Showing posts with label casemod. Show all posts
Showing posts with label casemod. Show all posts

5/8/12

Computer Techie Toolbox Round-Up:

Computer Techie Toolbox Round-Up:

After about a couple of years with little work to do, I've built and refurbished a few computers in the past few months.
Again, better than MacGyver's

Dispensable spare parts
For instance, I used a Pentium 3 to boot a Phenom with a broken pin

  1. Scissors
  2. Wide plyer/wirestripper
  3. Pointed plyer
  4. Wide Philips/flat screwdrivers
  5. Magnifying glass
  6. Multitool pocketknife
  7. The screwdriver that comes with Noctua SE fans
  8. Multi-bit screwdriver

Mini screwdriver set for repairing and cleaning laptops.

Assortment of parts: (Label the boxes!)
  1. Screws, sorted!
  2. Pins
  3. USB sticks (I like to keep special purpose USB sticks separate and labeled)
  4. Flash RAM
  5. Small cables (CrossFire/SLI,molex adapters)
  6. Stickers
  7. Misc++



Toolbox:
  1. Pens
  2. CPU cooling paste
  3. Glue
  4. Tape
  5. Antistatic wristband
  6. Q-tips
  7. Other tools!

A straight fan can improve RPM

Keep your rescue and OS disks sorted!
  1. Retail Diagnostic CD's
  2. Retail Driver CD's
  3. Your own accumulated custom driver compilations
  4. Windows/Linux OS CD's
  5. Live distros
  6. Rescue distros
  7. Forensic distros













Sunsway/ST Lab PCI ATA133 2P SATA-PATA cards

Updated:  May 10th 2012

This is a PCI card that basically has two IDE ports. You can upgrade the BIOS on the card and get a Medley RAID controller feature, which will give you RAID modes 0,1 and 10.



While I was experimenting with some faulty hardware, power to one of the 4 disks in the RAID must have failed, and while the disk was not missing from the Set, per se, something had happened to it.

And lo and behold, their driver software delivers (Silicon Image Software). It rebuilt two disks that had problems. While the rebuild took place, Windows complained about a faulty hard disk presemt.

Various stages during RAID rebuild

Various stages during RAID rebuild

Good drivers !

5/4/12

RAID monster Redux


So the first build was a lot of work and shortcuts were made. Screws not fitted, no cable management, no extra cooling, etc.

The summer is coming and that means hotter indoor temperature. Better fit those extra fans now! It will surely extend the lifetime of both the disks and the computer.

I had a whole bunch of Akasa & Noctua voltage reducers to decrease the overall noise level of all the fans.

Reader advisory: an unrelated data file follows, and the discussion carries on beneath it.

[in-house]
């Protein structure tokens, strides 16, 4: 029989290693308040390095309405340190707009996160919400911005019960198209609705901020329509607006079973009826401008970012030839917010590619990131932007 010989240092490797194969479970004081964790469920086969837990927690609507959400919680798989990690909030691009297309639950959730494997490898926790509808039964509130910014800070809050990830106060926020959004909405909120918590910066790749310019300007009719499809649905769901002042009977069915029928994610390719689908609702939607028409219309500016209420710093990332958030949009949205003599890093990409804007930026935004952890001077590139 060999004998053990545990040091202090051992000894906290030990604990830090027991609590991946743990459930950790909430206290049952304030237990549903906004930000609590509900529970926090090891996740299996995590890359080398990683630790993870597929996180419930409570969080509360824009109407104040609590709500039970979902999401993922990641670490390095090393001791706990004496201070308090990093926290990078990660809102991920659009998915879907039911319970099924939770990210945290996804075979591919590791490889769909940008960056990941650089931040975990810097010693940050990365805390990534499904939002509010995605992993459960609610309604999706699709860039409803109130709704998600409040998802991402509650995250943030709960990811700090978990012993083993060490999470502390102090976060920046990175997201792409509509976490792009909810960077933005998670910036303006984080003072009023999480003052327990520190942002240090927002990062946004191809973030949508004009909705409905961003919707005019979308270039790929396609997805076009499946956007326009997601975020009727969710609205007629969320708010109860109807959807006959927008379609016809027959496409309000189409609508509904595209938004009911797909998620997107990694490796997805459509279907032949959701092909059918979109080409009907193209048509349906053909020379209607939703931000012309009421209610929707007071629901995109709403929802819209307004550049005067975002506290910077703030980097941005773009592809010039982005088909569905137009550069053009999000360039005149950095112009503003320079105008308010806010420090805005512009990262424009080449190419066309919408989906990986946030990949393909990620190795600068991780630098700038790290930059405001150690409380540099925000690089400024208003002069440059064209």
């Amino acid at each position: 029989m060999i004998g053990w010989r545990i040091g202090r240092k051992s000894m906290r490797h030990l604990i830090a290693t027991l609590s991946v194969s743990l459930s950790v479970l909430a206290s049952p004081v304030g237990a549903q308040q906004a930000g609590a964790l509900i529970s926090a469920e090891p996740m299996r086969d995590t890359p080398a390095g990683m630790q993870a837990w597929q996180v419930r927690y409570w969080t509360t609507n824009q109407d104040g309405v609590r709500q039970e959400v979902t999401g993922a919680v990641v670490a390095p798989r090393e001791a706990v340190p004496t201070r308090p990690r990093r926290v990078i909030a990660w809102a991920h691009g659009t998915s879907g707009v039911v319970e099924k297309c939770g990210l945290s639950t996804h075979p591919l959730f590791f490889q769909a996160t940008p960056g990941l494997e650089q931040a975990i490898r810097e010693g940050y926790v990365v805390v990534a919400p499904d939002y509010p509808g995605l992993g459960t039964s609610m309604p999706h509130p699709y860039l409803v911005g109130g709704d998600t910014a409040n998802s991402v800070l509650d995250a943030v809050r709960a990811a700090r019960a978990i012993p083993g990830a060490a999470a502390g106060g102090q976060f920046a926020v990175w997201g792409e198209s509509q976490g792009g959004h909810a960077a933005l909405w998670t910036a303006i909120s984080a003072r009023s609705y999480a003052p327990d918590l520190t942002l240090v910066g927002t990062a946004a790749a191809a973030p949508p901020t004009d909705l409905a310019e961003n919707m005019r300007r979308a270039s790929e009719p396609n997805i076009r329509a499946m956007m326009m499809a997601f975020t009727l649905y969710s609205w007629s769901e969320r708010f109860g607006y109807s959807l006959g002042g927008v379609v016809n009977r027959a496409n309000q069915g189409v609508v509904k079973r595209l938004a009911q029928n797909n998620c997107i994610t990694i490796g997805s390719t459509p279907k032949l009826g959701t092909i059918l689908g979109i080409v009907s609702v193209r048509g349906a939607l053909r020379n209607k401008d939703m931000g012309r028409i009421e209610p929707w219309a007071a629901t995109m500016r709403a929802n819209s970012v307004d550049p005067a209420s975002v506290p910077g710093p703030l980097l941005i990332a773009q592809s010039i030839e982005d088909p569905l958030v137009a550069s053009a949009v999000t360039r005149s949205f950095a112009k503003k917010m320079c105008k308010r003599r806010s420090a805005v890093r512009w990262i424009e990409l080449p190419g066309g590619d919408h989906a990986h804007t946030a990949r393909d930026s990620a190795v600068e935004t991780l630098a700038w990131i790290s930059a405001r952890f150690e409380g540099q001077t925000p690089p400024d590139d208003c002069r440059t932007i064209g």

System seemd to average at around 26 degrees celsius according to Speccy. :D Room temperature is 25.1. So that's pretty decend. That machine runs 10 hardisks, a Phenom 960T, 4 GB of 1066Mhz RAM + 10 fans. It only runs a limited 64MB old Nvidia card at the moment. This rig draws about 197 watts, So the fitting of 10 fans increased the watt usage by about 10, even after ALL of then was fitted with voltage reducers.


Work in progres! 










80mm fan attached with softmounts, diagonally :)





Rear fans & PSU fan:

  1. 2x80mm rear exhausts and a stock Phenom fan
  2. 1x80mm internal intake
  3. 1x80mm external intake

Front intakes: (Both covered with dust filters.)

1x120mm Akasa (SYSFAN)
1x80mm Somethingsomething (power siphoned from molex)






Cable managemnet done!



Custom fitted 120 and 80 mm fans blwing on the
side of the lower 6 disks trough chassis holes


Finished ! With a 8mm green led outtake in front of the CPU fan.

3/29/12

Tech: PC building and casemod

PC mechanix

Useful Things you can do to your box:

* Add silencing isolation. Havent done that yet.
* Add special silent PSU fan(s) Not done that either!
* Install a control panel for adjusting fan speeds:



* Add water cooling to the CPU. Water near my CPU? Nope.

* Install heatsinks on RAM and hardisks. Here's my RAM heatsink:


* Generally install as many fans as you can.



 That was my twin top 120mm fans, a rear blue led 120mm fan and lastly an 80mm fan (should have been 140) green led fan on the bottom, and a red led 120mm fan in the front.


Cool but maybe not Useful Things you can do to your box:

* Install neonlight everwhere (bulbs mounted on transparent CPU heaksinks are awesome)
* Use neon-wire in ie. your keyboard
* Make own fan-grills
* Install glass doors/walls: This came standard on my CoolerMaster HAF 922 Tower. I rather prefer heat outtakes on the sides, but this tower has so many outtakes that the glass wall is worth it!